"I want you to know how safe and secure you are in My Presence. That is a fact, totally independent of your feelings. You are on your way to Heaven; nothing can prevent you from reaching that destination. There you will see Me face to Face, and your Joy will be off the charts by any earthly standards. Even now, you are never separated from Me, though you must see Me through eyes of faith. I will walk with you till the end of time, and onward into eternity."

I can't really add anything to that. Thank you God for such precious friends.

Tuesday, 6 May 2014

Waiting for the cloud to lift.

What is 'normal' when it comes to grief? It's now eight weeks since my precious Suzie passed away, yet the aching sadness that greets me as I awake each morning seems more intense than ever. Some people tell me I'm expecting too much of myself and I should be more gentle with myself.... others have said things that make me think I should be 'getting over it' by now.
I'm trying to 'do' all the right things and I'm certainly not just sitting at home feeling sorry for myself. I'm spending a lot of time with my family and with one or two close friends, and I'm trying to push myself to go out, however difficult it may be. Some days I succeed, other days I don't. Sometimes it feels like I'm just filling my days with distractions while I wait for the black cloud to eventually begin to lift, and for me to feel able to get on with the next chapter of my life. Occasionally I get a glimpse of hope that I have 'moved forward' and that it's getting easier, but those moments always seem to be followed by an ever more intensified sense of increasing desolation and sadness.
Crying in front of other people is something I've never been comfortable with, so it's very hard to cope with the uncontrollable tears that seem to come so readily these days. I have yet to get through a church service without spending most of it crying, and conversations with friends usually trigger the same response. When I'm alone I am often overwhelmed and totally exhausted by the constant stream of tears that I just can't seem to control. Should I even try to do so? Is this a normal reaction?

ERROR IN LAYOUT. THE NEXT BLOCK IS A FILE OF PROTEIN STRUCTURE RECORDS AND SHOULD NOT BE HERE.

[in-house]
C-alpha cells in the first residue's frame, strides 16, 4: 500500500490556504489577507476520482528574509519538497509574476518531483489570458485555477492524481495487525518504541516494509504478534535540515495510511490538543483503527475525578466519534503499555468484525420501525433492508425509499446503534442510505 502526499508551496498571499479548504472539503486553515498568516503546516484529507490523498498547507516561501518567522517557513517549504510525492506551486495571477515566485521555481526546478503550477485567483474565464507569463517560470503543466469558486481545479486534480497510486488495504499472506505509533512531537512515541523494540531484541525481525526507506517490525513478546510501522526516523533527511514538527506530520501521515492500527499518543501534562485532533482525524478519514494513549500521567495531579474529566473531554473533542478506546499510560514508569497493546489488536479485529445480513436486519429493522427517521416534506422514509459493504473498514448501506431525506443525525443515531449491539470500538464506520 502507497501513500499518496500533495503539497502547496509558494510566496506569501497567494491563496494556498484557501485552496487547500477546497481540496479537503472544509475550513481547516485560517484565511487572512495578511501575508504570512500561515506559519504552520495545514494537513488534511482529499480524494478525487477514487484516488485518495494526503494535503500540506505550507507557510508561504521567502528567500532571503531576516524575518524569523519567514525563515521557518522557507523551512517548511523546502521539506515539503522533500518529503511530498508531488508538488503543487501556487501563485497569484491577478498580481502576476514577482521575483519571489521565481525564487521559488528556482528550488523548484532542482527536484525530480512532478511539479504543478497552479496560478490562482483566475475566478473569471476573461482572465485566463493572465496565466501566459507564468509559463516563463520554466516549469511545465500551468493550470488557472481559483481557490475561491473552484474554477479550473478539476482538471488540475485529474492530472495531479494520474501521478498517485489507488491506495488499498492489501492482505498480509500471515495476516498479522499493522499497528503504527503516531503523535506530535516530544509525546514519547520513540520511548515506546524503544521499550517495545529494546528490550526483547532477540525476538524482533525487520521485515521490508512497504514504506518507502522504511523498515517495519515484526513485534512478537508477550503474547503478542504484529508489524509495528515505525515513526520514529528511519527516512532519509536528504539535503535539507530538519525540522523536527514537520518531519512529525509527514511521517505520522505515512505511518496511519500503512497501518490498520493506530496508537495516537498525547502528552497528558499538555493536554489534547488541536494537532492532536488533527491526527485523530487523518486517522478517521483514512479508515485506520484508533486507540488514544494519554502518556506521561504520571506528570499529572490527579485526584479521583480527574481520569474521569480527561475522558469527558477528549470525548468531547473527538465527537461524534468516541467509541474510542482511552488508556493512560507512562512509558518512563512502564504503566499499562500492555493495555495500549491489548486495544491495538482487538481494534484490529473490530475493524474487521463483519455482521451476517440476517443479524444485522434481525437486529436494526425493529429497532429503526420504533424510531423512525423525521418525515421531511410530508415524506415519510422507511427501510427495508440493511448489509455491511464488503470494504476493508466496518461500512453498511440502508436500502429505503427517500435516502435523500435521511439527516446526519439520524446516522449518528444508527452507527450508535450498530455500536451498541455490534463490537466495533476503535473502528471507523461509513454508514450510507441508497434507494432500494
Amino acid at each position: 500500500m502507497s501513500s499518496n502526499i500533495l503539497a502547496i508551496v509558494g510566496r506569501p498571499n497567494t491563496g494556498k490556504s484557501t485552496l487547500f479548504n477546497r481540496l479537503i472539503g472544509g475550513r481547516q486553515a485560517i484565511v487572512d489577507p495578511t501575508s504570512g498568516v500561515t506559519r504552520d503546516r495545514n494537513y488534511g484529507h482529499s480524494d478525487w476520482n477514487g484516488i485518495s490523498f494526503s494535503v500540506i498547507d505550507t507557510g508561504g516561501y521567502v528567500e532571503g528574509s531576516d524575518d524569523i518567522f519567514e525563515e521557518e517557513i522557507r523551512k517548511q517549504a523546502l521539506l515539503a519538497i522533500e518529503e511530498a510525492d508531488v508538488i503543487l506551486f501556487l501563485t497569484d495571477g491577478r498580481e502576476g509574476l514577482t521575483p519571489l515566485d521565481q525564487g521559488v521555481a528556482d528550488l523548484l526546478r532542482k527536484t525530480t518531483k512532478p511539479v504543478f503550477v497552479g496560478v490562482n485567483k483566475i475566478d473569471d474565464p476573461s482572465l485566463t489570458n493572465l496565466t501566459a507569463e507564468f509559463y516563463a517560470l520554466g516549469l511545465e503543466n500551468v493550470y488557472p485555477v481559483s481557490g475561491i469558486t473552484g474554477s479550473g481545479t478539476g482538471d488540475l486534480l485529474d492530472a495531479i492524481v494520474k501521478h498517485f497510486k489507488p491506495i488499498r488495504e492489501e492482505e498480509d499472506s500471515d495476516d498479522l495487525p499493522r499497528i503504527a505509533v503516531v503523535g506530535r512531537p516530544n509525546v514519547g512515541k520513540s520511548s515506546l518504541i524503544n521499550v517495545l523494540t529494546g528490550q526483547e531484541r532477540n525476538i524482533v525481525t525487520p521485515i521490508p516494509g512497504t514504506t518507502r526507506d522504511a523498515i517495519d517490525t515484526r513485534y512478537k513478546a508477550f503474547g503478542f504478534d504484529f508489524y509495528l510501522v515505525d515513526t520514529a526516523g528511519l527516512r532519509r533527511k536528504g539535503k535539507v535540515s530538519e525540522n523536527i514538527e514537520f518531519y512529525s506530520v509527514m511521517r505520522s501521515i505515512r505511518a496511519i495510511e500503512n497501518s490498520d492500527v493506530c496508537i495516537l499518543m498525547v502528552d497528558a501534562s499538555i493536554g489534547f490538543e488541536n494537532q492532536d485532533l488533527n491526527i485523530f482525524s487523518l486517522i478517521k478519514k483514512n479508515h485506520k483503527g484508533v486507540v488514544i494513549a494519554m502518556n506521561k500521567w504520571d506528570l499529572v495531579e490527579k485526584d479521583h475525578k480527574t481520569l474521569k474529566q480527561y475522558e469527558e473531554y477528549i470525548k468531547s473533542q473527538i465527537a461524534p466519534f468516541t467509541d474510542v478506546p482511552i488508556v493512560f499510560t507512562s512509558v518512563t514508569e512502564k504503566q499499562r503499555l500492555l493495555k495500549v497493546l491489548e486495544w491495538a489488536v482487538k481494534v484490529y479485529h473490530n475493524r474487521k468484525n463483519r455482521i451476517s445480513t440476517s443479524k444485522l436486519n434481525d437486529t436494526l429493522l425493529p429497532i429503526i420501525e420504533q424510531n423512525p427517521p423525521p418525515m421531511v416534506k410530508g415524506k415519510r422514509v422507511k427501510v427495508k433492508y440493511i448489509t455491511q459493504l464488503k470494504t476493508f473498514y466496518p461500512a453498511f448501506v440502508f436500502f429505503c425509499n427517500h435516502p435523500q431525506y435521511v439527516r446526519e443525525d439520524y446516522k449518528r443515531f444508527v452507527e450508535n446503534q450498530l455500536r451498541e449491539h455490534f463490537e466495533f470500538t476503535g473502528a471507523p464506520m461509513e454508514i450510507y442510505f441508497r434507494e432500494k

Having suffered from clinical depression for many years it's difficult to know how much of what I'm facing now is part of the normal grieving process and how much is an exacerbation of my ongoing depressive illness. I'm grateful for the counselling and the various therapies that I've undergone in the past because they have certainly given me techniques that help me cope with these intense feelings.  I've been advised to accept some form of bereavement counselling, so I am looking into various ways of accessing this. The closeness that Suzie and I shared, both emotionally and on a practical level, must surely add to the sense of emptiness and the lack of purpose or direction that engulfs me now. Every single aspect of my life was integral with Suzie, indeed, motivated and driven by her, so I shouldn't really be surprised that I don't know who I am or how to move forward without her. Sometimes I look at her photo and I just can't take in the fact that she has gone and she's not going to be coming back.
But, however much I wish it weren't true, I know that it is, and I know that I have to continue to try to live some kind of meaningful life without her. I am certain that God allowed things to happen in the way they did in order to accomplish His plan and purpose, and that I am seeing only a small part of His perfect picture. I constantly draw on His grace and strength to get me through each new day, and I trust in His unfailing love as He gradually allows the future to unfold. I thank Him for the precious love of my family and true friends, and for the understanding and support that they offer. I continue to make it my conscious decision to look beyond the pain and try to focus on all the good things that I know are still there.
One day the tears will begin to lessen and I will be able to embrace the beauty of the wonderful life Suzie and I shared. One day my thoughts and memories of her will be able to stretch beyond her illness and her final weeks and days. One day a warm glow of love will replace the ache in my heart when I think of her. One day........